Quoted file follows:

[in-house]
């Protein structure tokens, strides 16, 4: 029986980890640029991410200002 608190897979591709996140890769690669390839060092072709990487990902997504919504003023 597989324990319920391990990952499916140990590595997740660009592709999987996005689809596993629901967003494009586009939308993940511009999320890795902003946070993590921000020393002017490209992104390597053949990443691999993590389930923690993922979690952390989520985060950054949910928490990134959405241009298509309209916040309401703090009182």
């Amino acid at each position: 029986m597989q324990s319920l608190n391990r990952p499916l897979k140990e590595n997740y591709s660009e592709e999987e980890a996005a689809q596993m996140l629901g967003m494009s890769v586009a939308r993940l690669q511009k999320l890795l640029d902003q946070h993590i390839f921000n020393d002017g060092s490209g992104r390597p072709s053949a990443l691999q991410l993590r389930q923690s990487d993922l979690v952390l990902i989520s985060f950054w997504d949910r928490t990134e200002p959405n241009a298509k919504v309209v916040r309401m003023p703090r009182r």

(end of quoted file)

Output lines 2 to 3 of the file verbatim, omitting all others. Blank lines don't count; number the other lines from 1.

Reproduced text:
């Protein structure tokens, strides 16, 4: 029986980890640029991410200002 608190897979591709996140890769690669390839060092072709990487990902997504919504003023 597989324990319920391990990952499916140990590595997740660009592709999987996005689809596993629901967003494009586009939308993940511009999320890795902003946070993590921000020393002017490209992104390597053949990443691999993590389930923690993922979690952390989520985060950054949910928490990134959405241009298509309209916040309401703090009182």
């Amino acid at each position: 029986m597989q324990s319920l608190n391990r990952p499916l897979k140990e590595n997740y591709s660009e592709e999987e980890a996005a689809q596993m996140l629901g967003m494009s890769v586009a939308r993940l690669q511009k999320l890795l640029d902003q946070h993590i390839f921000n020393d002017g060092s490209g992104r390597p072709s053949a990443l691999q991410l993590r389930q923690s990487d993922l979690v952390l990902i989520s985060f950054w997504d949910r928490t990134e200002p959405n241009a298509k919504v309209v916040r309401m003023p703090r009182r």